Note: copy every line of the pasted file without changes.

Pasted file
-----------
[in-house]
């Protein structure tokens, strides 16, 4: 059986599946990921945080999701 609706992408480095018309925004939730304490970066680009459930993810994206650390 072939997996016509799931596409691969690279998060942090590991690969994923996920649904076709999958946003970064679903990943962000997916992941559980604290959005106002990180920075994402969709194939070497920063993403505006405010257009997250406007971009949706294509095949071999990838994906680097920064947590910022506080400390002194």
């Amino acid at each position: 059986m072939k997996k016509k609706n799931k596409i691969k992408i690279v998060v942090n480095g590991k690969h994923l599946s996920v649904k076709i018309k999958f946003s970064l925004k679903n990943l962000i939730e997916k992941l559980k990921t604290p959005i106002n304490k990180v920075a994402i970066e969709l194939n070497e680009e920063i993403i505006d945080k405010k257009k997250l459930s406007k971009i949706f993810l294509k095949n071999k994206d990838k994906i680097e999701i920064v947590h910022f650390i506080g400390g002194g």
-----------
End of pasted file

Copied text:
[in-house]
């Protein structure tokens, strides 16, 4: 059986599946990921945080999701 609706992408480095018309925004939730304490970066680009459930993810994206650390 072939997996016509799931596409691969690279998060942090590991690969994923996920649904076709999958946003970064679903990943962000997916992941559980604290959005106002990180920075994402969709194939070497920063993403505006405010257009997250406007971009949706294509095949071999990838994906680097920064947590910022506080400390002194």
């Amino acid at each position: 059986m072939k997996k016509k609706n799931k596409i691969k992408i690279v998060v942090n480095g590991k690969h994923l599946s996920v649904k076709i018309k999958f946003s970064l925004k679903n990943l962000i939730e997916k992941l559980k990921t604290p959005i106002n304490k990180v920075a994402i970066e969709l194939n070497e680009e920063i993403i505006d945080k405010k257009k997250l459930s406007k971009i949706f993810l294509k095949n071999k994206d990838k994906i680097e999701i920064v947590h910022f650390i506080g400390g002194g």